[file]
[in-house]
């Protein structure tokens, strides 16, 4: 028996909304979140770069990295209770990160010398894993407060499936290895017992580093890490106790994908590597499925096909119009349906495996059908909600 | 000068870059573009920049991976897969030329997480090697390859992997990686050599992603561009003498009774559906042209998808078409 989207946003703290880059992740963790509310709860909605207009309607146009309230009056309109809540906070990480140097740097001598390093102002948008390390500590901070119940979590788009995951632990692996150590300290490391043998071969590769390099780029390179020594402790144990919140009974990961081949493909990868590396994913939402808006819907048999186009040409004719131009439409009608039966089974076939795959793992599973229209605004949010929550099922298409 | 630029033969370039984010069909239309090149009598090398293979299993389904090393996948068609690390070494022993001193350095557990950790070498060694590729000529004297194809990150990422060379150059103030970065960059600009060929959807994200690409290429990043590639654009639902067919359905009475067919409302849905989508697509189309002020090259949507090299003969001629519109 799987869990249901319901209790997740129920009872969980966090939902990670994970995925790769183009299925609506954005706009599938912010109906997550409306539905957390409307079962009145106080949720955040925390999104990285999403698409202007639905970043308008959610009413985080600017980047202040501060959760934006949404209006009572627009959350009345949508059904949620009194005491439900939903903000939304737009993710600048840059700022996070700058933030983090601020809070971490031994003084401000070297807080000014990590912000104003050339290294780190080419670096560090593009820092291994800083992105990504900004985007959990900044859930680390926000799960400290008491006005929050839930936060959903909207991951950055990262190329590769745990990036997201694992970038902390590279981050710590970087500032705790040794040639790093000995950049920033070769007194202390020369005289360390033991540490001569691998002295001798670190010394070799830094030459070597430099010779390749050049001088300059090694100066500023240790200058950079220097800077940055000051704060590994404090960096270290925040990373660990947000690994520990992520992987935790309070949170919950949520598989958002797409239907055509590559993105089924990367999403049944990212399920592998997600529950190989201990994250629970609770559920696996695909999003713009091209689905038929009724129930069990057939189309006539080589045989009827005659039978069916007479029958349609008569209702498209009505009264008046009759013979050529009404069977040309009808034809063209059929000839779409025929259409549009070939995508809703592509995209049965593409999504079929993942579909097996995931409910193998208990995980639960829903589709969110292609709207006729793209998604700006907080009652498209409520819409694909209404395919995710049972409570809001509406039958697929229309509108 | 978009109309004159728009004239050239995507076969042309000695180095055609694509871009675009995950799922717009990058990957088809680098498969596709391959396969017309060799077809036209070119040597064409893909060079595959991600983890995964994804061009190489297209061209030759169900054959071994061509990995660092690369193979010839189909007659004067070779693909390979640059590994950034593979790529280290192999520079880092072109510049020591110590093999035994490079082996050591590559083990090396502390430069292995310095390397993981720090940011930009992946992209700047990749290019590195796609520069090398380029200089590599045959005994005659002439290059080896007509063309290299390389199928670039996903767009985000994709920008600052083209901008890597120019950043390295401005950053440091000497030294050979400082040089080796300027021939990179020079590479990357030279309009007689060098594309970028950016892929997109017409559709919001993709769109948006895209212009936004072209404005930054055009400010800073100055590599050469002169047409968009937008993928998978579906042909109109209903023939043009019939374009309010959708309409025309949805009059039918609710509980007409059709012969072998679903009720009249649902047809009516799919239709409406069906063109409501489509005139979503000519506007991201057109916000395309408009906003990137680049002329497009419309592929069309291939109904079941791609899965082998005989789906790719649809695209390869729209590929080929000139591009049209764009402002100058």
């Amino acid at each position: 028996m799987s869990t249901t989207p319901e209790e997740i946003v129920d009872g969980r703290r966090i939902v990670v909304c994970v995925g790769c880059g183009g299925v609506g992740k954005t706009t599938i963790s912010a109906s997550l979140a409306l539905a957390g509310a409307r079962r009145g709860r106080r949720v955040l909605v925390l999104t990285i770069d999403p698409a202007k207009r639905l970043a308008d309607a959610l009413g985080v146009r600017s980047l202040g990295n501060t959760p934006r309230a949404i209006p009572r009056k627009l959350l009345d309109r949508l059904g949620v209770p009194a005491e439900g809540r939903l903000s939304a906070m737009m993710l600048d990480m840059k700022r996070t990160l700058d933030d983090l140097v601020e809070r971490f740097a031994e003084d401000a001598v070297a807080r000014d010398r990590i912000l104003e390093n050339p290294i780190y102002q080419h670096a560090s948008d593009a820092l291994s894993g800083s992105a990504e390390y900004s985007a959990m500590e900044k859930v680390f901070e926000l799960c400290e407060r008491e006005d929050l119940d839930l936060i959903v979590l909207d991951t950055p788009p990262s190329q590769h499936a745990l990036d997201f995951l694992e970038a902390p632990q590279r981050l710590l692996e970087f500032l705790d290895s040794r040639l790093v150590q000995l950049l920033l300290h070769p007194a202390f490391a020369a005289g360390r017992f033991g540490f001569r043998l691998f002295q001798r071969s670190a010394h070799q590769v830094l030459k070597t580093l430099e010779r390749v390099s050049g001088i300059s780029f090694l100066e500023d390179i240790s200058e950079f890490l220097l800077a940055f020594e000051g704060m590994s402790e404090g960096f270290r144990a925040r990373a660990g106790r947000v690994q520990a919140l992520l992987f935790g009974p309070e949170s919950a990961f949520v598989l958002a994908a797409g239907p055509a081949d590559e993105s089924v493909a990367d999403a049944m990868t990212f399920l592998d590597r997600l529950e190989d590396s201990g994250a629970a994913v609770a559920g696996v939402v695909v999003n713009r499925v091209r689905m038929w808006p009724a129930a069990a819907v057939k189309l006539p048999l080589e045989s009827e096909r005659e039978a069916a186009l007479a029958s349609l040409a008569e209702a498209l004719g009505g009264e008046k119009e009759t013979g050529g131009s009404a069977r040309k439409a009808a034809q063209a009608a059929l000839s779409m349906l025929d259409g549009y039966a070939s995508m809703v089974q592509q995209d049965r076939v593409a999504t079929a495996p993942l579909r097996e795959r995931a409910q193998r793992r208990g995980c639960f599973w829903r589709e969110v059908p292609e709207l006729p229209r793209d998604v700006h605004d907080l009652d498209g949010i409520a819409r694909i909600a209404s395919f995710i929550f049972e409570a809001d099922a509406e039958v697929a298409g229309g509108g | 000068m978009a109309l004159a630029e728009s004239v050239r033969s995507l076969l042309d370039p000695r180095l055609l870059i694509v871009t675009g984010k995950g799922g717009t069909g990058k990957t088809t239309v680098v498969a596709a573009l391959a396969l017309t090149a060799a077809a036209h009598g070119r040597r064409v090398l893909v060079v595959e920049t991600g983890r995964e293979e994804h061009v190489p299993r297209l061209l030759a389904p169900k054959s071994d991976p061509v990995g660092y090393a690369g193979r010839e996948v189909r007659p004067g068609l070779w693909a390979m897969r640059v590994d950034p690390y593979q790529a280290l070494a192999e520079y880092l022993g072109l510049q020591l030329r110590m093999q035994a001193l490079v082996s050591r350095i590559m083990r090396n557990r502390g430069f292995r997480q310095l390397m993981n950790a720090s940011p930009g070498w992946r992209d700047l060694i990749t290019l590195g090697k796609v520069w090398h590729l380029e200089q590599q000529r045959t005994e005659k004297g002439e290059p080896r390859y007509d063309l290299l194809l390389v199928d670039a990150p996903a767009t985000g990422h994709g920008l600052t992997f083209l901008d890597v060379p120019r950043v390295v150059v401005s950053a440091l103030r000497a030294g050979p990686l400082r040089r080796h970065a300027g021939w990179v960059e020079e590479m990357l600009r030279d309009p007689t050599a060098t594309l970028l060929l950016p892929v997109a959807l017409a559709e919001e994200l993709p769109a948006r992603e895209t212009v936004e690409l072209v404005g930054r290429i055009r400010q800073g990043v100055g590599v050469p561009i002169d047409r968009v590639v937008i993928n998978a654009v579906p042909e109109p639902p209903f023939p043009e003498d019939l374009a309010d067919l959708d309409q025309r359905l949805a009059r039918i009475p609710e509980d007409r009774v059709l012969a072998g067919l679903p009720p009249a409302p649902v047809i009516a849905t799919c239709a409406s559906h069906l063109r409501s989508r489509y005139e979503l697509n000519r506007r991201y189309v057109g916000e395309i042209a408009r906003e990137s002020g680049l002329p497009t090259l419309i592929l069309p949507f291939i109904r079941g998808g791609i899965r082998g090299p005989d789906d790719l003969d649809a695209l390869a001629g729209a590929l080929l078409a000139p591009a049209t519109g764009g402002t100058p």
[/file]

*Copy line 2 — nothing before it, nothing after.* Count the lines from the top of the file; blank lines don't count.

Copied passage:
């Protein structure tokens, strides 16, 4: 028996909304979140770069990295209770990160010398894993407060499936290895017992580093890490106790994908590597499925096909119009349906495996059908909600 | 000068870059573009920049991976897969030329997480090697390859992997990686050599992603561009003498009774559906042209998808078409 989207946003703290880059992740963790509310709860909605207009309607146009309230009056309109809540906070990480140097740097001598390093102002948008390390500590901070119940979590788009995951632990692996150590300290490391043998071969590769390099780029390179020594402790144990919140009974990961081949493909990868590396994913939402808006819907048999186009040409004719131009439409009608039966089974076939795959793992599973229209605004949010929550099922298409 | 630029033969370039984010069909239309090149009598090398293979299993389904090393996948068609690390070494022993001193350095557990950790070498060694590729000529004297194809990150990422060379150059103030970065960059600009060929959807994200690409290429990043590639654009639902067919359905009475067919409302849905989508697509189309002020090259949507090299003969001629519109 799987869990249901319901209790997740129920009872969980966090939902990670994970995925790769183009299925609506954005706009599938912010109906997550409306539905957390409307079962009145106080949720955040925390999104990285999403698409202007639905970043308008959610009413985080600017980047202040501060959760934006949404209006009572627009959350009345949508059904949620009194005491439900939903903000939304737009993710600048840059700022996070700058933030983090601020809070971490031994003084401000070297807080000014990590912000104003050339290294780190080419670096560090593009820092291994800083992105990504900004985007959990900044859930680390926000799960400290008491006005929050839930936060959903909207991951950055990262190329590769745990990036997201694992970038902390590279981050710590970087500032705790040794040639790093000995950049920033070769007194202390020369005289360390033991540490001569691998002295001798670190010394070799830094030459070597430099010779390749050049001088300059090694100066500023240790200058950079220097800077940055000051704060590994404090960096270290925040990373660990947000690994520990992520992987935790309070949170919950949520598989958002797409239907055509590559993105089924990367999403049944990212399920592998997600529950190989201990994250629970609770559920696996695909999003713009091209689905038929009724129930069990057939189309006539080589045989009827005659039978069916007479029958349609008569209702498209009505009264008046009759013979050529009404069977040309009808034809063209059929000839779409025929259409549009070939995508809703592509995209049965593409999504079929993942579909097996995931409910193998208990995980639960829903589709969110292609709207006729793209998604700006907080009652498209409520819409694909209404395919995710049972409570809001509406039958697929229309509108 | 978009109309004159728009004239050239995507076969042309000695180095055609694509871009675009995950799922717009990058990957088809680098498969596709391959396969017309060799077809036209070119040597064409893909060079595959991600983890995964994804061009190489297209061209030759169900054959071994061509990995660092690369193979010839189909007659004067070779693909390979640059590994950034593979790529280290192999520079880092072109510049020591110590093999035994490079082996050591590559083990090396502390430069292995310095390397993981720090940011930009992946992209700047990749290019590195796609520069090398380029200089590599045959005994005659002439290059080896007509063309290299390389199928670039996903767009985000994709920008600052083209901008890597120019950043390295401005950053440091000497030294050979400082040089080796300027021939990179020079590479990357030279309009007689060098594309970028950016892929997109017409559709919001993709769109948006895209212009936004072209404005930054055009400010800073100055590599050469002169047409968009937008993928998978579906042909109109209903023939043009019939374009309010959708309409025309949805009059039918609710509980007409059709012969072998679903009720009249649902047809009516799919239709409406069906063109409501489509005139979503000519506007991201057109916000395309408009906003990137680049002329497009419309592929069309291939109904079941791609899965082998005989789906790719649809695209390869729209590929080929000139591009049209764009402002100058």